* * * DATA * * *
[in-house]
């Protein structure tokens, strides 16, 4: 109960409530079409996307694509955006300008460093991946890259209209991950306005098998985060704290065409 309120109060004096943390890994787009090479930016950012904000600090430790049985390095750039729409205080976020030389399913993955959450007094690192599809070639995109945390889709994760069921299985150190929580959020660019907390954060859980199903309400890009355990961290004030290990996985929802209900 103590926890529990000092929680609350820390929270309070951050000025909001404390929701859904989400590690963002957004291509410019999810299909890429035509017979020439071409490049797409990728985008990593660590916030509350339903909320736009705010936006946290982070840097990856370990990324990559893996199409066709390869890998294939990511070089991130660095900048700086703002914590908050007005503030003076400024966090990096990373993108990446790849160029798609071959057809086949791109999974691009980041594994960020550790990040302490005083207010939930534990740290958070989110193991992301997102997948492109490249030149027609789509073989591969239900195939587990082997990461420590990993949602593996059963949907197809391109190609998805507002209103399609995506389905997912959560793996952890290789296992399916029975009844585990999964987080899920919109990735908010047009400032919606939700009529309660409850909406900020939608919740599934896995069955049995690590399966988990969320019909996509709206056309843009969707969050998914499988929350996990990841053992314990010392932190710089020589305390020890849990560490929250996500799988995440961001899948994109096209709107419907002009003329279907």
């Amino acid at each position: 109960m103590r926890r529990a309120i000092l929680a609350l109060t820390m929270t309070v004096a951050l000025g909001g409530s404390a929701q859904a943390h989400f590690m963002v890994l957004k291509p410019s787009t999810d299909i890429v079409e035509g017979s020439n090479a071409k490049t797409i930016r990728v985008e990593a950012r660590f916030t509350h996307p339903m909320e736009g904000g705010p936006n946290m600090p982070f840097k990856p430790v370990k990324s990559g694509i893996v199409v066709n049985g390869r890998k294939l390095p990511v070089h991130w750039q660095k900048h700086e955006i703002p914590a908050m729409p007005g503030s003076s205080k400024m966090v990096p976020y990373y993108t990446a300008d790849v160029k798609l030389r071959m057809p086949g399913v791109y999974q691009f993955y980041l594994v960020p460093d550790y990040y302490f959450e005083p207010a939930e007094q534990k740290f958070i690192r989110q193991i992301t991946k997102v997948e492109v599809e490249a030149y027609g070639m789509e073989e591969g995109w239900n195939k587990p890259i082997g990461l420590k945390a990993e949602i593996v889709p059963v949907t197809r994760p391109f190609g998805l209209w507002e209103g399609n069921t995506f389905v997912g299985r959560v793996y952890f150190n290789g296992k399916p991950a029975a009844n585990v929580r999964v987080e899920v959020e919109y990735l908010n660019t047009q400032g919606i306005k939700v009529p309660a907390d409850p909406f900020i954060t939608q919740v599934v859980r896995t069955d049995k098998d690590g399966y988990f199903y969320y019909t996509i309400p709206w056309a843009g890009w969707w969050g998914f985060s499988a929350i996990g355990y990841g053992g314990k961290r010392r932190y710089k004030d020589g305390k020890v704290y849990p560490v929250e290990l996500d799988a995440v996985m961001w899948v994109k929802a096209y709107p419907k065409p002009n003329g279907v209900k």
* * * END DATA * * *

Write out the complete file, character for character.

[in-house]
């Protein structure tokens, strides 16, 4: 109960409530079409996307694509955006300008460093991946890259209209991950306005098998985060704290065409 309120109060004096943390890994787009090479930016950012904000600090430790049985390095750039729409205080976020030389399913993955959450007094690192599809070639995109945390889709994760069921299985150190929580959020660019907390954060859980199903309400890009355990961290004030290990996985929802209900 103590926890529990000092929680609350820390929270309070951050000025909001404390929701859904989400590690963002957004291509410019999810299909890429035509017979020439071409490049797409990728985008990593660590916030509350339903909320736009705010936006946290982070840097990856370990990324990559893996199409066709390869890998294939990511070089991130660095900048700086703002914590908050007005503030003076400024966090990096990373993108990446790849160029798609071959057809086949791109999974691009980041594994960020550790990040302490005083207010939930534990740290958070989110193991992301997102997948492109490249030149027609789509073989591969239900195939587990082997990461420590990993949602593996059963949907197809391109190609998805507002209103399609995506389905997912959560793996952890290789296992399916029975009844585990999964987080899920919109990735908010047009400032919606939700009529309660409850909406900020939608919740599934896995069955049995690590399966988990969320019909996509709206056309843009969707969050998914499988929350996990990841053992314990010392932190710089020589305390020890849990560490929250996500799988995440961001899948994109096209709107419907002009003329279907």
């Amino acid at each position: 109960m103590r926890r529990a309120i000092l929680a609350l109060t820390m929270t309070v004096a951050l000025g909001g409530s404390a929701q859904a943390h989400f590690m963002v890994l957004k291509p410019s787009t999810d299909i890429v079409e035509g017979s020439n090479a071409k490049t797409i930016r990728v985008e990593a950012r660590f916030t509350h996307p339903m909320e736009g904000g705010p936006n946290m600090p982070f840097k990856p430790v370990k990324s990559g694509i893996v199409v066709n049985g390869r890998k294939l390095p990511v070089h991130w750039q660095k900048h700086e955006i703002p914590a908050m729409p007005g503030s003076s205080k400024m966090v990096p976020y990373y993108t990446a300008d790849v160029k798609l030389r071959m057809p086949g399913v791109y999974q691009f993955y980041l594994v960020p460093d550790y990040y302490f959450e005083p207010a939930e007094q534990k740290f958070i690192r989110q193991i992301t991946k997102v997948e492109v599809e490249a030149y027609g070639m789509e073989e591969g995109w239900n195939k587990p890259i082997g990461l420590k945390a990993e949602i593996v889709p059963v949907t197809r994760p391109f190609g998805l209209w507002e209103g399609n069921t995506f389905v997912g299985r959560v793996y952890f150190n290789g296992k399916p991950a029975a009844n585990v929580r999964v987080e899920v959020e919109y990735l908010n660019t047009q400032g919606i306005k939700v009529p309660a907390d409850p909406f900020i954060t939608q919740v599934v859980r896995t069955d049995k098998d690590g399966y988990f199903y969320y019909t996509i309400p709206w056309a843009g890009w969707w969050g998914f985060s499988a929350i996990g355990y990841g053992g314990k961290r010392r932190y710089k004030d020589g305390k020890v704290y849990p560490v929250e290990l996500d799988a995440v996985m961001w899948v994109k929802a096209y709107p419907k065409p002009n003329g279907v209900k």